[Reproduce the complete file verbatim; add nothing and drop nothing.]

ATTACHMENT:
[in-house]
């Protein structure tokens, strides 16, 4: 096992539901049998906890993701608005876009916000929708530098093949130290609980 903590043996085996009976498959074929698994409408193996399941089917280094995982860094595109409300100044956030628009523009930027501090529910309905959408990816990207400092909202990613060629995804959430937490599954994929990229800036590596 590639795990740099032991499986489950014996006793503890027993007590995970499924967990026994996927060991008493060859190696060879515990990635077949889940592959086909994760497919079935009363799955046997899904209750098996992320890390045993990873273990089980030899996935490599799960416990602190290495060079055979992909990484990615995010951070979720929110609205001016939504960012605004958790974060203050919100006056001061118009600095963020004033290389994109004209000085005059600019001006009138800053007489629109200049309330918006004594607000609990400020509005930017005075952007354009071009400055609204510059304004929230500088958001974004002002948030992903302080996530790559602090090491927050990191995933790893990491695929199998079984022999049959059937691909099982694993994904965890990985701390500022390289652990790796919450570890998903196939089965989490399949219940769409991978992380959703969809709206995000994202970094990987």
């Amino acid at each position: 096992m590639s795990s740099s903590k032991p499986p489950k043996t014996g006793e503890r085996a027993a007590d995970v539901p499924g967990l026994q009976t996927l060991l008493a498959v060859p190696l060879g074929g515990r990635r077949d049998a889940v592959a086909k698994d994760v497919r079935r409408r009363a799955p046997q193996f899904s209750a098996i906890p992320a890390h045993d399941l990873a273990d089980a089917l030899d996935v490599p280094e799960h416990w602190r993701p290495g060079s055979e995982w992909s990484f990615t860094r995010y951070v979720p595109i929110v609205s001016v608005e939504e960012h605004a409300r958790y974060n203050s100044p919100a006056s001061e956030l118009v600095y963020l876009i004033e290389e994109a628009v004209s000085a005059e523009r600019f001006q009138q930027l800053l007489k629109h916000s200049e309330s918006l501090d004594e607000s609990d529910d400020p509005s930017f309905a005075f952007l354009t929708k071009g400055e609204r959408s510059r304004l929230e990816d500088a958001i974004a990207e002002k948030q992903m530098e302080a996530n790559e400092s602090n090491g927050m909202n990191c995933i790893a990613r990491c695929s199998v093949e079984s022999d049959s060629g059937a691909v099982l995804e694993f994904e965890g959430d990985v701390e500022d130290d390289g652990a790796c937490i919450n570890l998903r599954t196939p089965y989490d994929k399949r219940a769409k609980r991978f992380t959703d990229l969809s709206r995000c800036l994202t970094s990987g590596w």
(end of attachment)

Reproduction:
[in-house]
């Protein structure tokens, strides 16, 4: 096992539901049998906890993701608005876009916000929708530098093949130290609980 903590043996085996009976498959074929698994409408193996399941089917280094995982860094595109409300100044956030628009523009930027501090529910309905959408990816990207400092909202990613060629995804959430937490599954994929990229800036590596 590639795990740099032991499986489950014996006793503890027993007590995970499924967990026994996927060991008493060859190696060879515990990635077949889940592959086909994760497919079935009363799955046997899904209750098996992320890390045993990873273990089980030899996935490599799960416990602190290495060079055979992909990484990615995010951070979720929110609205001016939504960012605004958790974060203050919100006056001061118009600095963020004033290389994109004209000085005059600019001006009138800053007489629109200049309330918006004594607000609990400020509005930017005075952007354009071009400055609204510059304004929230500088958001974004002002948030992903302080996530790559602090090491927050990191995933790893990491695929199998079984022999049959059937691909099982694993994904965890990985701390500022390289652990790796919450570890998903196939089965989490399949219940769409991978992380959703969809709206995000994202970094990987």
């Amino acid at each position: 096992m590639s795990s740099s903590k032991p499986p489950k043996t014996g006793e503890r085996a027993a007590d995970v539901p499924g967990l026994q009976t996927l060991l008493a498959v060859p190696l060879g074929g515990r990635r077949d049998a889940v592959a086909k698994d994760v497919r079935r409408r009363a799955p046997q193996f899904s209750a098996i906890p992320a890390h045993d399941l990873a273990d089980a089917l030899d996935v490599p280094e799960h416990w602190r993701p290495g060079s055979e995982w992909s990484f990615t860094r995010y951070v979720p595109i929110v609205s001016v608005e939504e960012h605004a409300r958790y974060n203050s100044p919100a006056s001061e956030l118009v600095y963020l876009i004033e290389e994109a628009v004209s000085a005059e523009r600019f001006q009138q930027l800053l007489k629109h916000s200049e309330s918006l501090d004594e607000s609990d529910d400020p509005s930017f309905a005075f952007l354009t929708k071009g400055e609204r959408s510059r304004l929230e990816d500088a958001i974004a990207e002002k948030q992903m530098e302080a996530n790559e400092s602090n090491g927050m909202n990191c995933i790893a990613r990491c695929s199998v093949e079984s022999d049959s060629g059937a691909v099982l995804e694993f994904e965890g959430d990985v701390e500022d130290d390289g652990a790796c937490i919450n570890l998903r599954t196939p089965y989490d994929k399949r219940a769409k609980r991978f992380t959703d990229l969809s709206r995000c800036l994202t970094s990987g590596w």